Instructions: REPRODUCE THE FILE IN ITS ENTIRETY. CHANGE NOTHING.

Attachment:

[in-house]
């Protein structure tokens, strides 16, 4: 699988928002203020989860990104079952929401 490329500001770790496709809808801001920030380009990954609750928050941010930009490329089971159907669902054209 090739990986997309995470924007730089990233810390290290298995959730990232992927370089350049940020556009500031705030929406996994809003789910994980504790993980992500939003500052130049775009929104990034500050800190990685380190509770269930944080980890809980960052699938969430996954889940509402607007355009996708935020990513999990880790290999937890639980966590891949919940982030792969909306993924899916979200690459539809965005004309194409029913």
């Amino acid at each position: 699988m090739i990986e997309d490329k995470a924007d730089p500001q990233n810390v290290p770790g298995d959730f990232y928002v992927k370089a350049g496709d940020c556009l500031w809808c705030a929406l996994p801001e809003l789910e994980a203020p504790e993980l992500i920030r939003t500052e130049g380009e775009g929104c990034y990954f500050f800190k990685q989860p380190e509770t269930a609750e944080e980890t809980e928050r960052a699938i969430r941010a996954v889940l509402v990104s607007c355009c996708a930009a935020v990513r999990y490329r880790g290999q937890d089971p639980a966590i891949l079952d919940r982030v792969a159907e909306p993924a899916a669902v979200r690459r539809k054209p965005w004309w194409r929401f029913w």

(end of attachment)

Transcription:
[in-house]
């Protein structure tokens, strides 16, 4: 699988928002203020989860990104079952929401 490329500001770790496709809808801001920030380009990954609750928050941010930009490329089971159907669902054209 090739990986997309995470924007730089990233810390290290298995959730990232992927370089350049940020556009500031705030929406996994809003789910994980504790993980992500939003500052130049775009929104990034500050800190990685380190509770269930944080980890809980960052699938969430996954889940509402607007355009996708935020990513999990880790290999937890639980966590891949919940982030792969909306993924899916979200690459539809965005004309194409029913």
């Amino acid at each position: 699988m090739i990986e997309d490329k995470a924007d730089p500001q990233n810390v290290p770790g298995d959730f990232y928002v992927k370089a350049g496709d940020c556009l500031w809808c705030a929406l996994p801001e809003l789910e994980a203020p504790e993980l992500i920030r939003t500052e130049g380009e775009g929104c990034y990954f500050f800190k990685q989860p380190e509770t269930a609750e944080e980890t809980e928050r960052a699938i969430r941010a996954v889940l509402v990104s607007c355009c996708a930009a935020v990513r999990y490329r880790g290999q937890d089971p639980a966590i891949l079952d919940r982030v792969a159907e909306p993924a899916a669902v979200r690459r539809k054209p965005w004309w194409r929401f029913w």